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Hi all, I am looking for a solution that would allow me to remote admin (console access would be fine) Linux devices that are behind NAT router / firewall. Reverse ...
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  1. #1
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    Remote admin behind NAT


    Hi all,

    I am looking for a solution that would allow me to remote admin (console access would be fine) Linux devices that are behind NAT router / firewall.

    Reverse SSH tunnels look promising, however I am looking to have hundreds of devices and assume with reverse SSH this could be only either achieved by having a different source domain each or different port per device, which is not scalable.

    Does anyone know if there would be way to manage multiple devices with single reverse SSH tunnel source or some other technology that would give me an access to Linux devices when behind NAT?

    Regards,

    Olli

  2. #2
    Trusted Penguin Irithori's Avatar
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    For hundreds of devices individual tunnels are too much work.

    You could consider installing OpenVPN on the router/firewall.
    You must always face the curtain with a bow.

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    Thanks for the reply. The devices are in networks that I have no control over, so cannot install or configure anything on the router/firewall.

    Would it be possible e.g. to write a server side program that would open two way socket when contacted from the device and then you could issue shell commands through this socket?

    Regards,

    Olli

  4. #4
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    But you could install openVPN on the clients of the networks ...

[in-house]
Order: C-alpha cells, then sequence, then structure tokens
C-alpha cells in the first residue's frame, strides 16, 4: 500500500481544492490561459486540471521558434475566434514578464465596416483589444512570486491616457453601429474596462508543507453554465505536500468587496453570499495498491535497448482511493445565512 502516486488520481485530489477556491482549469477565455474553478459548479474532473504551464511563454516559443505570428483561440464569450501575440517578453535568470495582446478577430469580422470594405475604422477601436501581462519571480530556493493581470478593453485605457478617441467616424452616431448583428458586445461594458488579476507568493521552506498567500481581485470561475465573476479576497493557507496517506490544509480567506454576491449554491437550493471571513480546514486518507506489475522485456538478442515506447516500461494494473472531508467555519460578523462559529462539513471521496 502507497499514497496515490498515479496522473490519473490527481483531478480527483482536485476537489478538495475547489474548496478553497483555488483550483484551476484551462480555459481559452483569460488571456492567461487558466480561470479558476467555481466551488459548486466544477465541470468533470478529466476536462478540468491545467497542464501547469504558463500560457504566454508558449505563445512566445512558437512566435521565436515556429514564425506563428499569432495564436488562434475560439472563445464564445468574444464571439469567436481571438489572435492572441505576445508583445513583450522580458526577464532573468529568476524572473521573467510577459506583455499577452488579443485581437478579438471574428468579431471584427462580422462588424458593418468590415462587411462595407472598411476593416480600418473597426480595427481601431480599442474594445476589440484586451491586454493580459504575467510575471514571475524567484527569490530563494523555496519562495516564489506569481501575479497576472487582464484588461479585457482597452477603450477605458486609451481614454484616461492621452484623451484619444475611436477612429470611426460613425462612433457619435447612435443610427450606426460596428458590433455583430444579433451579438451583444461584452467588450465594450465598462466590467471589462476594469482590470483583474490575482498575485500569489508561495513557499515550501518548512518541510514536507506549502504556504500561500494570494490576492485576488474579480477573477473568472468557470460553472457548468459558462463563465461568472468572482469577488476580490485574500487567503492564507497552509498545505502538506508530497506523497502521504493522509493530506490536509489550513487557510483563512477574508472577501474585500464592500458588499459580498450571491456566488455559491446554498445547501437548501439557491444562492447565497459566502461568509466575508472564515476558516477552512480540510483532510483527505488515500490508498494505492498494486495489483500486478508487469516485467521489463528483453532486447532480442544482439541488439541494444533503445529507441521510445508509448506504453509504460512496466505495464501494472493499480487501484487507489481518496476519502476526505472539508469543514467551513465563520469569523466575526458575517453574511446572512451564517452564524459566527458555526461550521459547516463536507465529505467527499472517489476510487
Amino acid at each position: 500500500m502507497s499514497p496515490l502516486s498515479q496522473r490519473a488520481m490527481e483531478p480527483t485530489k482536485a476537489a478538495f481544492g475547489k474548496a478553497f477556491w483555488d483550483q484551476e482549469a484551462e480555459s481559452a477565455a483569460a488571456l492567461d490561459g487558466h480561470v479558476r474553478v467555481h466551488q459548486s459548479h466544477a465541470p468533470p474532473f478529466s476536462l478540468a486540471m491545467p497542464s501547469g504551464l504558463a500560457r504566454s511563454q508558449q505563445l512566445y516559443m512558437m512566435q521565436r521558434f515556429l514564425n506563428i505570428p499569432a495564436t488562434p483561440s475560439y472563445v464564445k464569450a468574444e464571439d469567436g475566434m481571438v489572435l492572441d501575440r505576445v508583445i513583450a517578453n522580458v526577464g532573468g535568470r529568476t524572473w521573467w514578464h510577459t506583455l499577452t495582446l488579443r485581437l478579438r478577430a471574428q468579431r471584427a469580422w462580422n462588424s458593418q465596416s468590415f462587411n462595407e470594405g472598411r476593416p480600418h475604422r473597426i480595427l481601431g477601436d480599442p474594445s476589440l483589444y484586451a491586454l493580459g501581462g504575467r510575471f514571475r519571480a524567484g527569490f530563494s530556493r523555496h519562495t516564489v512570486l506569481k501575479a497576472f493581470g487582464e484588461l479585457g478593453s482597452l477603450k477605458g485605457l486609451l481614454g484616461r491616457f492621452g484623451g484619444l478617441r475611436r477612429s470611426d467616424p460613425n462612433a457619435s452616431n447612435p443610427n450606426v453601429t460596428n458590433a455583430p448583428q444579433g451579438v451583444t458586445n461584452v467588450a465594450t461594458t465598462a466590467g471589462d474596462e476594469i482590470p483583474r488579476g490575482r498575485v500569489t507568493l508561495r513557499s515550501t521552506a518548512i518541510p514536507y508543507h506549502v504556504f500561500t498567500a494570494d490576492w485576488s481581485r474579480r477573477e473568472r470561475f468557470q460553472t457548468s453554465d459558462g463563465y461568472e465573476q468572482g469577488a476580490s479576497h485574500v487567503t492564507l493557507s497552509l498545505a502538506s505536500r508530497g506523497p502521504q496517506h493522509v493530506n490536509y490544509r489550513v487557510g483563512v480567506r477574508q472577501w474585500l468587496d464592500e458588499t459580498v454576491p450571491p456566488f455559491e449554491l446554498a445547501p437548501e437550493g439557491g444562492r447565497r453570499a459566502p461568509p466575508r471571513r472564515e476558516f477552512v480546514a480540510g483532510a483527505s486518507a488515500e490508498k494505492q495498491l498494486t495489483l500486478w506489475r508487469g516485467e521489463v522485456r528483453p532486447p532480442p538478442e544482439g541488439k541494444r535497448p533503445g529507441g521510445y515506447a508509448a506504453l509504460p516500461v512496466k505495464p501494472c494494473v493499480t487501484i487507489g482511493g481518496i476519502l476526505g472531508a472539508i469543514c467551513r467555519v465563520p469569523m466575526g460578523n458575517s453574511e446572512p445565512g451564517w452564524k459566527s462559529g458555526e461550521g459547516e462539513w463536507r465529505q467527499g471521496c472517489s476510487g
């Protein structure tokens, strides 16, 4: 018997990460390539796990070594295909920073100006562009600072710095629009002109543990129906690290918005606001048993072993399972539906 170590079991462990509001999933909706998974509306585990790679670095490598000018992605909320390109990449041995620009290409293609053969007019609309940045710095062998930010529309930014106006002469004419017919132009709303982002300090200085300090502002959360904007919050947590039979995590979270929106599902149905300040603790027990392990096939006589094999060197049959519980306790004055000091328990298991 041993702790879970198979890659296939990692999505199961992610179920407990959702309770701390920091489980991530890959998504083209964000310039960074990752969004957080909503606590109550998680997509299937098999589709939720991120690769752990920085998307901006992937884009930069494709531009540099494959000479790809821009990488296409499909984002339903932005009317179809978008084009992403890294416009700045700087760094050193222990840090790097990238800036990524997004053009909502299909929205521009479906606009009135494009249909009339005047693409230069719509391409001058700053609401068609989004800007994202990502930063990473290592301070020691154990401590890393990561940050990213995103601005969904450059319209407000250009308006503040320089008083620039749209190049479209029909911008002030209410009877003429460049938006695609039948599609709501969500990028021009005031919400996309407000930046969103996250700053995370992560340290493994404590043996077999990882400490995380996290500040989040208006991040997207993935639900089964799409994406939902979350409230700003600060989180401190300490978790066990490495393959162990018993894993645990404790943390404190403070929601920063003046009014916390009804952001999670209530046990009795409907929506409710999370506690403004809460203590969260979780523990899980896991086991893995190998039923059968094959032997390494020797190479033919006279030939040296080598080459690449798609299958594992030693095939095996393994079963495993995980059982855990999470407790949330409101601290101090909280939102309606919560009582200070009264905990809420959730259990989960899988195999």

So they connect too your server within the internet and get an IP there.

    You could configure them so that you local computer seems to be in the same network.

    Example:
    The - clients you wanna controll are in a private network: 10.0.0.0/24
    You create a VPN Network with the private address pool: 10.0.1.0/24
    Your local router is the VPN Server all the client computers connect to it automaticly.
    So you can access them with the ips 10.0.1.1 - 10.0.1.100

    That way you don't need any unsecured open ports in the Internet ... just one openVPN Server ... only access-able with the 100 keys the clients got.

  5. #5
    Linux Guru coopstah13's Avatar
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    Quote Originally Posted by ojaro View Post
    Thanks for the reply. The devices are in networks that I have no control over, so cannot install or configure anything on the router/firewall.
    Zombykilla, OP already posted that they cannot do something like this as they have no control over router/firewall, which would be needed to set up a VPN

  6. #6
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    You don't need the control over the router.
    The connection is started by the clients behind the firewall... so the replies from your "control" Computer / VPN Server will pass the firewall as established connection.
    The only thing you may need to set is that the connection uses tcp instead of udp.

  7. #7
    Linux Guru Lazydog's Avatar
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    If these devices are all on the same network you only need to worry about access to one server. From there you should be able to ssh into the others.

    Regards
    Robert

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    Ok. Looks like I should do some testing with OpenVPN then

    Any view on maximum number of clients? Also, what is the best practive to indentify each device? If I know their MAC accesses can I find somehow which IP belongs to which MAC?

    Regards,

    Olli

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    Aah, reading OpenVPN documentation the client IP address can be defined when creating the connection, so assume I could just maintain a database of devices and IPs.

    Olli

  10. #10
    Trusted Penguin Irithori's Avatar
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    *Hint* Client certificates *Hint*
    You must always face the curtain with a bow.

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